Carlow History

Adelaide Memorial Church, Myshall, Co. Carlow

Adelaide Memorial Church, Myshall, Co. Carlow

Niall C.E.J. O’Brien


At the beginning of the nineteenth century the Church of Ireland engaged itself in erecting new parish churches that were almost uniform in their architectural form. These churches of simple lines were mostly financed by the Board of First Fruits, the official body responsible for building churches for the Church of Ireland.

In contrast to these simple churches, the parish church at Myshall, Co. Carlow is a riot of ornate style, pinnacles and colour.[1] The beauty of the Adelaide Memorial Church of Christ the Redeemer is as breath-taking as it is unexpected. And the tragic love story behind its construction is as compelling as its craftsmanship.



The legend of the Adelaide Memorial Church at Myshall, Co. Carlow was that it was raised by John Duguid of Dover, England, in memory of his wife Adelaide and his daughter Constance who were killed in a riding accident while visiting friends in Myshall area.[2]

After the burial of his wife and daughter at Myshall John Duguid erected a memorial statue of ‘Innocence’ carved by Thomas Farrell from Sicilian marble over the grave. But the harsh Irish weather caused the marble to deteriorate rapidly. This prompted John Duguid to build the Adelaide church as a protective structure around the sculpture.

The church is described as an architectural gem and is a miniature of Salisbury Cathedral in England. It is constructed in limestone over a granite base. The limestone came from Stradbally, in Co Laois, and was transported by steam engine to Myshall, 15 tons at a time. The finest of materials were used and no part of the building was left unadorned. Delicate carving can be found everywhere and especially on the Bath stone which lines the interior.[3]

Inside the church are ten rows of carved-oak pews flanking the single aisle leading up the step, into the choir stalls. Polished Peterhead granite, quarried close to the Duguid ancestral home in Aberdeen, was used for the columns of the archway into the chancel, where the eye is drawn to the colourful mosaic behind the altar. Mother-of-pearl and gold leaf are used in this depiction of the Last Supper, in the style of Leonardo da Vinci

The interior has some fine stained glass including some by Evie Hone.[4] At the consecration the local bishop described the church as “one of the finest and most finished specimens of ecclesiastical art in Ireland”.[5]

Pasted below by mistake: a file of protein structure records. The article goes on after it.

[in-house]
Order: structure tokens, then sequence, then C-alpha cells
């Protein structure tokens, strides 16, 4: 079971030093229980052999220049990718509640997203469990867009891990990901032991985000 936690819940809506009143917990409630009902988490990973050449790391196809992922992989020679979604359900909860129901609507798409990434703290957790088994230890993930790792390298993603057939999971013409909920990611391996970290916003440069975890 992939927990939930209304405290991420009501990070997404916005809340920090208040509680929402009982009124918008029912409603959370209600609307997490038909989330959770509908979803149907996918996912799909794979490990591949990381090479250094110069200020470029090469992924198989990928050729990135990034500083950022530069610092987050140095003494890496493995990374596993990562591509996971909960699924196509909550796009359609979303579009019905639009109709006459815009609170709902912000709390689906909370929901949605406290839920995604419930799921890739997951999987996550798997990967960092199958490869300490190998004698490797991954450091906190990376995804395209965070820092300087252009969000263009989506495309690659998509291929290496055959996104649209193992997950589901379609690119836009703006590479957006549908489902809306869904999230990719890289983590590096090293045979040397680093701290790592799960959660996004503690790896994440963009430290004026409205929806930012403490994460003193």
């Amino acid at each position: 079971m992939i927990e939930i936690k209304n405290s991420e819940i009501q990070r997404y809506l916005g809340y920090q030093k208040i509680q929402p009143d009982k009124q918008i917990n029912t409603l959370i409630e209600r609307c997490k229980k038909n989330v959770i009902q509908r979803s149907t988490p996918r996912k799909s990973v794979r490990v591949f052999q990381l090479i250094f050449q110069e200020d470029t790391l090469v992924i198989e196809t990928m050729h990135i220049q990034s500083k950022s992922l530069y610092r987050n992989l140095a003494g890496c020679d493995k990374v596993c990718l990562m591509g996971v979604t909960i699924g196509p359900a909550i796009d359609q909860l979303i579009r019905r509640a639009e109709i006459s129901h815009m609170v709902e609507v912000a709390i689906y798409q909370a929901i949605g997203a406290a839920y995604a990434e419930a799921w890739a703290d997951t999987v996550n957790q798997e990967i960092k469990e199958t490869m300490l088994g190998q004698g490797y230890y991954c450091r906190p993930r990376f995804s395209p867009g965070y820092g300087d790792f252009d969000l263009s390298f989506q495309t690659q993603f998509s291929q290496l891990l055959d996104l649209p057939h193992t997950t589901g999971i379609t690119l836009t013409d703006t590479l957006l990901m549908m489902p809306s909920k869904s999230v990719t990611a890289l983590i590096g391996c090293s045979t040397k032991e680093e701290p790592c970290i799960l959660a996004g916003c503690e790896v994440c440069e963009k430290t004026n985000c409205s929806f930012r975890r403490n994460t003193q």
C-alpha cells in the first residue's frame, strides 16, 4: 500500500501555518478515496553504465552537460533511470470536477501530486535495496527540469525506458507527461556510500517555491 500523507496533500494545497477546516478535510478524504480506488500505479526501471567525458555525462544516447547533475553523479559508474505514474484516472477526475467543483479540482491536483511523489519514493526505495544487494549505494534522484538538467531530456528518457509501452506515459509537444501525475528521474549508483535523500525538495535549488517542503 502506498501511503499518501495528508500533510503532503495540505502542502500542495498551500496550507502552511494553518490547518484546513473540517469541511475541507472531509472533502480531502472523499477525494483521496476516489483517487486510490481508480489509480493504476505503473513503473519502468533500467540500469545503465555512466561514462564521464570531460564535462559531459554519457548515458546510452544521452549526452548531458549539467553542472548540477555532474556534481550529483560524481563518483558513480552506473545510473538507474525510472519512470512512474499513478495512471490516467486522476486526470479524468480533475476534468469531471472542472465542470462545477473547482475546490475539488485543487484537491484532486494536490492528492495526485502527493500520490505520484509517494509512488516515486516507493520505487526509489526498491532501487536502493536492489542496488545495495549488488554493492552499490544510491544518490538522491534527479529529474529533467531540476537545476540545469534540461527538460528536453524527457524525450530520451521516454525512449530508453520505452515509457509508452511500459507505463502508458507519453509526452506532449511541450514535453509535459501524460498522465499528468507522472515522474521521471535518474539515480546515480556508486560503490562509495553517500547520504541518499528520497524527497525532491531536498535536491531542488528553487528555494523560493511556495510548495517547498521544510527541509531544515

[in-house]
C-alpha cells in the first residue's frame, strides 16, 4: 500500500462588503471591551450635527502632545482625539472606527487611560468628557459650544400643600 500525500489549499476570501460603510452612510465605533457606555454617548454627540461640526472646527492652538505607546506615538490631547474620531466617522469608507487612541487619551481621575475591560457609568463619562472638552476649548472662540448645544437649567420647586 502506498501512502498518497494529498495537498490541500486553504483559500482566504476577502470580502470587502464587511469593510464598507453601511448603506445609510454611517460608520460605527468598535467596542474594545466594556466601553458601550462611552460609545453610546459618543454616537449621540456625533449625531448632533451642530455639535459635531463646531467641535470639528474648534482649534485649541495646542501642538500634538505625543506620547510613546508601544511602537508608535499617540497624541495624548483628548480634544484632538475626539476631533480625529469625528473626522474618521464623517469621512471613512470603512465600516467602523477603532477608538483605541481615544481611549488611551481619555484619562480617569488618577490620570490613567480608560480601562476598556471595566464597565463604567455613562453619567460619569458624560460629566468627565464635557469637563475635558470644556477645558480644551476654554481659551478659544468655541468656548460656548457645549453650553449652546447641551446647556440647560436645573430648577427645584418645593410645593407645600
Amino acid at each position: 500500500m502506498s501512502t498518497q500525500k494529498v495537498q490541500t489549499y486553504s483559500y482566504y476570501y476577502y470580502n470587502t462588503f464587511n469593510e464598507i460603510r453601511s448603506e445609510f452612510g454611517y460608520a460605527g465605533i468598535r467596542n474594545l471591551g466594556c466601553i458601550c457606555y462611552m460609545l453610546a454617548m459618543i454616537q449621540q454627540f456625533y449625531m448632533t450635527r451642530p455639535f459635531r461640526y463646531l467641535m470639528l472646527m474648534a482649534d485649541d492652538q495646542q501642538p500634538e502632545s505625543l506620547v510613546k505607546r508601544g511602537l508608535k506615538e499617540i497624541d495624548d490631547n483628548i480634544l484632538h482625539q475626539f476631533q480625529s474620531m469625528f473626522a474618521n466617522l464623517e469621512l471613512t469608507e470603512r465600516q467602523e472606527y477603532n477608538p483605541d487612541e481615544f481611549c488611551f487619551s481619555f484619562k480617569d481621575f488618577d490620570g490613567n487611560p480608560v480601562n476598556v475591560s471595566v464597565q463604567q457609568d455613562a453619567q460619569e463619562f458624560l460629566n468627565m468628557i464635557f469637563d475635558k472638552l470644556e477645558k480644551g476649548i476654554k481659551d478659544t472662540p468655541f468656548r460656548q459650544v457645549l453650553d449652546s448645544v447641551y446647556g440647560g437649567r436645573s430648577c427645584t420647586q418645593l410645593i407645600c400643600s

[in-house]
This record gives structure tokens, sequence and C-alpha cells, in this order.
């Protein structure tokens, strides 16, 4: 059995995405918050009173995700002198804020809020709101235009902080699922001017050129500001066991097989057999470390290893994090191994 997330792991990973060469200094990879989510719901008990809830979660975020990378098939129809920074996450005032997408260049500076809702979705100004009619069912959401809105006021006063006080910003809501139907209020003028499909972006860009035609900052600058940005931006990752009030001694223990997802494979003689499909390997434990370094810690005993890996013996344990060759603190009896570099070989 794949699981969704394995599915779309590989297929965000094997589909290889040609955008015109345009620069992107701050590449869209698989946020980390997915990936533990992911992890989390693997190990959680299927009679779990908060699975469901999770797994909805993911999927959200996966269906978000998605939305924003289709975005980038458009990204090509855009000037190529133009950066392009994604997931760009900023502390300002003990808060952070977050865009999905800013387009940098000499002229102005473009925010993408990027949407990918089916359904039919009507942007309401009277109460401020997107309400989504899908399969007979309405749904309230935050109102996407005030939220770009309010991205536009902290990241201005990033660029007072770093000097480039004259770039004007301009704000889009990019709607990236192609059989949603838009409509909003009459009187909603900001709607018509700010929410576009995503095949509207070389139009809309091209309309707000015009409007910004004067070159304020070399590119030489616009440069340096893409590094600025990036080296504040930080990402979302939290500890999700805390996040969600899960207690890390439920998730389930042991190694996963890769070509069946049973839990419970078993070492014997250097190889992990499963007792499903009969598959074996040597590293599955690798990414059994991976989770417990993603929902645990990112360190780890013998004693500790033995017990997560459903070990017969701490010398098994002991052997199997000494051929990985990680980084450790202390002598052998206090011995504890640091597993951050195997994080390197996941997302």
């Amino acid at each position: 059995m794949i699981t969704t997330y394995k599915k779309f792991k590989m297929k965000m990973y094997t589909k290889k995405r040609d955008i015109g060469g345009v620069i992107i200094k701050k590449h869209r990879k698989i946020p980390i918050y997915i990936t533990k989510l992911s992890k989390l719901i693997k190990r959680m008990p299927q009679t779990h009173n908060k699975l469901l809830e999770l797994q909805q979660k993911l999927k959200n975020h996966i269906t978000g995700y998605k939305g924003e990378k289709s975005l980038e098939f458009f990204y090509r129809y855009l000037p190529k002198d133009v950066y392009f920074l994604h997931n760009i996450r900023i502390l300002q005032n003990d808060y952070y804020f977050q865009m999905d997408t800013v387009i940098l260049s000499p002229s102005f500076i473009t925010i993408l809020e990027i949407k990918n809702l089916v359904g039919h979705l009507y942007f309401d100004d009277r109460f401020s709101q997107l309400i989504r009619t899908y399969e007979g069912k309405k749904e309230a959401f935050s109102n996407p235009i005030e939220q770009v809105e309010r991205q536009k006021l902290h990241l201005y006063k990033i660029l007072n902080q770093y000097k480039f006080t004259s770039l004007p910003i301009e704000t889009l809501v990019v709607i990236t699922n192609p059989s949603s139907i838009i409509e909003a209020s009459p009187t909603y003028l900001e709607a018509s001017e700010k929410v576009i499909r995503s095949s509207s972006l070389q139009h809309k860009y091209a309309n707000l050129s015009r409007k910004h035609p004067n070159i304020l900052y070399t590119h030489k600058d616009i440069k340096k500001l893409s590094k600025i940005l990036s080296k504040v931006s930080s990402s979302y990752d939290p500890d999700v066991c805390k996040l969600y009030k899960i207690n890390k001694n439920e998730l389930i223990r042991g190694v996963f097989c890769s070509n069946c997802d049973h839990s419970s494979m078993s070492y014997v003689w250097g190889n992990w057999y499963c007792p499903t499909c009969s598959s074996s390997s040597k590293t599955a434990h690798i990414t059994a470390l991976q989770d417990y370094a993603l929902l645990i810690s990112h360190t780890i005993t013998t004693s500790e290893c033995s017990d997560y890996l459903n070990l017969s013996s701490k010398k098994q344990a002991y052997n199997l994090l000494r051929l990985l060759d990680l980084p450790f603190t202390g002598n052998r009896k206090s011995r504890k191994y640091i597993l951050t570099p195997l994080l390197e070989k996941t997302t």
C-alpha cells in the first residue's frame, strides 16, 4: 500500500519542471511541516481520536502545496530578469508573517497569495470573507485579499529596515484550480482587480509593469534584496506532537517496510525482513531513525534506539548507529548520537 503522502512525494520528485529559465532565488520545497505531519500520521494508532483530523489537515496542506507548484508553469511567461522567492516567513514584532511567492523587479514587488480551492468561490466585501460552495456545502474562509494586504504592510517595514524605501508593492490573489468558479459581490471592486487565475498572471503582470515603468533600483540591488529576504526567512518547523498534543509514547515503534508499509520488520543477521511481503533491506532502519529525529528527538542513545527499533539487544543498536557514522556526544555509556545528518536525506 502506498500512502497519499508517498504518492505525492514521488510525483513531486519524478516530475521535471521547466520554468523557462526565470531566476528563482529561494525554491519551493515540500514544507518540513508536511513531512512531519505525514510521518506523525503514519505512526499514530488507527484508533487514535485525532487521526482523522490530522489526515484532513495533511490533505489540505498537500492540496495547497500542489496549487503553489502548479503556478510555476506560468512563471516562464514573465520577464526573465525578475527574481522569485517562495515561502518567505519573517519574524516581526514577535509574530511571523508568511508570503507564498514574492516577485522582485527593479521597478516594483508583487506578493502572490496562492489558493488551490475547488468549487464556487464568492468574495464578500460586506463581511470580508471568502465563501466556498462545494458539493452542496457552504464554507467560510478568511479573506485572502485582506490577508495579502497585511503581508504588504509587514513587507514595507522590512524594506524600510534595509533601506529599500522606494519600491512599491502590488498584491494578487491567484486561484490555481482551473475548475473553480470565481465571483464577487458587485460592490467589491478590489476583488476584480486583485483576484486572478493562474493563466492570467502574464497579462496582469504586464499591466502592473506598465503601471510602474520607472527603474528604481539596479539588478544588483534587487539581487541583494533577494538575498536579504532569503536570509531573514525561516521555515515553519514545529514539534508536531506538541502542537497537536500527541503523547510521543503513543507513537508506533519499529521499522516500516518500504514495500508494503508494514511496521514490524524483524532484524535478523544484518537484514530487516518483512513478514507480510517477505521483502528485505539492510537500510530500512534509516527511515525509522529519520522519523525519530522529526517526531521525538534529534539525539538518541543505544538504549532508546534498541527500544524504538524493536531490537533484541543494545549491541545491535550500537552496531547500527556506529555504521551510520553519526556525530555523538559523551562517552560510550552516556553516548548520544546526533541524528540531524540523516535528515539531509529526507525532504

The church was consecrated in September 1913 and continues, under the official name of The Church of Christ the Redeemer, to provide a beautiful place of worship for the local Church of Ireland community.[6]

Within the church was built a mausoleum where John, Adelaide and Constance Duguid are buried. Sculptured panels on the mausoleum show the English rose and Scottish thistle (Mr. Duguid was of Scotch descent, his wife was English).[7] Much of the information about the construction and opening of Adelaide Memorial Church comes from a book written by Canon Pettipiece’s wife Kate for the occasion of the church’s consecration in 1913.

Constance Duguid

The story of the Church began in 1887 with an accident involving Constance Duguid. Constance was the daughter of John and Adelaide Duguid. Constance Duguid first came to Myshall on holiday to visit her sister, Madeline who married to a cleric and was living in the local rectory. While there she met Inglis Cornwall-Brady of Myshall Lodge. The couple began to see each other more often as they both enjoyed the fun of horse riding and their own company. The relationship blossom and they got engaged to be married.

But it was while out fox hunting that plans for the wedding came to a crashing end. It was in the field adjacent to the Adelaide Church that then 25-year-old Constance Duguid was seriously injured when she fell from a horse. A cross in the field marks the beginning of a chain of events that led, many years later, to the consecration of the new Church of Ireland place of worship in Myshall.